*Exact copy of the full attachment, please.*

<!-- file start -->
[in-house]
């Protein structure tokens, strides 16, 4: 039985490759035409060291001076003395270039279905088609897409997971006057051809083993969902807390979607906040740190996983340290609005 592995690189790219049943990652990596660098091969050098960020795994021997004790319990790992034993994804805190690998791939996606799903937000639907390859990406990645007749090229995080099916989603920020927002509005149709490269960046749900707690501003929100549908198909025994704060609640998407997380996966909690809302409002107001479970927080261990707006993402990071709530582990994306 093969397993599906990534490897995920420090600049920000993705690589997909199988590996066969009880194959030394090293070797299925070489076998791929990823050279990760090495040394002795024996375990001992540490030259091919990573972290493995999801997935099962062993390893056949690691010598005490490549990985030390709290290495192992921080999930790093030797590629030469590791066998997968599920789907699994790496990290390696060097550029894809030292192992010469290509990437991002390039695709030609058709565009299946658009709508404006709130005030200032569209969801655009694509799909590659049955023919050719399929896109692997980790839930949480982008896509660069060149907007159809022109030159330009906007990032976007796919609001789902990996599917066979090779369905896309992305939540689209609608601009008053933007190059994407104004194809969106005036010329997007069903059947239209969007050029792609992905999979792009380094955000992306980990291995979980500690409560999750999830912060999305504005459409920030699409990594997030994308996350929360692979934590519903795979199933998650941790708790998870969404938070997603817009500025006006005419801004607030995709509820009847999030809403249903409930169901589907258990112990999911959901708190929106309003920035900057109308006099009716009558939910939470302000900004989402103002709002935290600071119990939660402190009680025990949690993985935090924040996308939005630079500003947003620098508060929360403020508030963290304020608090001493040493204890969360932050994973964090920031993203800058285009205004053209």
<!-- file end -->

[in-house]
């Protein structure tokens, strides 16, 4: 039985490759035409060291001076003395270039279905088609897409997971006057051809083993969902807390979607906040740190996983340290609005 592995690189790219049943990652990596660098091969050098960020795994021997004790319990790992034993994804805190690998791939996606799903937000639907390859990406990645007749090229995080099916989603920020927002509005149709490269960046749900707690501003929100549908198909025994704060609640998407997380996966909690809302409002107001479970927080261990707006993402990071709530582990994306 093969397993599906990534490897995920420090600049920000993705690589997909199988590996066969009880194959030394090293070797299925070489076998791929990823050279990760090495040394002795024996375990001992540490030259091919990573972290493995999801997935099962062993390893056949690691010598005490490549990985030390709290290495192992921080999930790093030797590629030469590791066998997968599920789907699994790496990290390696060097550029894809030292192992010469290509990437991002390039695709030609058709565009299946658009709508404006709130005030200032569209969801655009694509799909590659049955023919050719399929896109692997980790839930949480982008896509660069060149907007159809022109030159330009906007990032976007796919609001789902990996599917066979090779369905896309992305939540689209609608601009008053933007190059994407104004194809969106005036010329997007069903059947239209969007050029792609992905999979792009380094955000992306980990291995979980500690409560999750999830912060999305504005459409920030699409990594997030994308996350929360692979934590519903795979199933998650941790708790998870969404938070997603817009500025006006005419801004607030995709509820009847999030809403249903409930169901589907258990112990999911959901708190929106309003920035900057109308006099009716009558939910939470302000900004989402103002709002935290600071119990939660402190009680025990949690993985935090924040996308939005630079500003947003620098508060929360403020508030963290304020608090001493040493204890969360932050994973964090920031993203800058285009205004053209």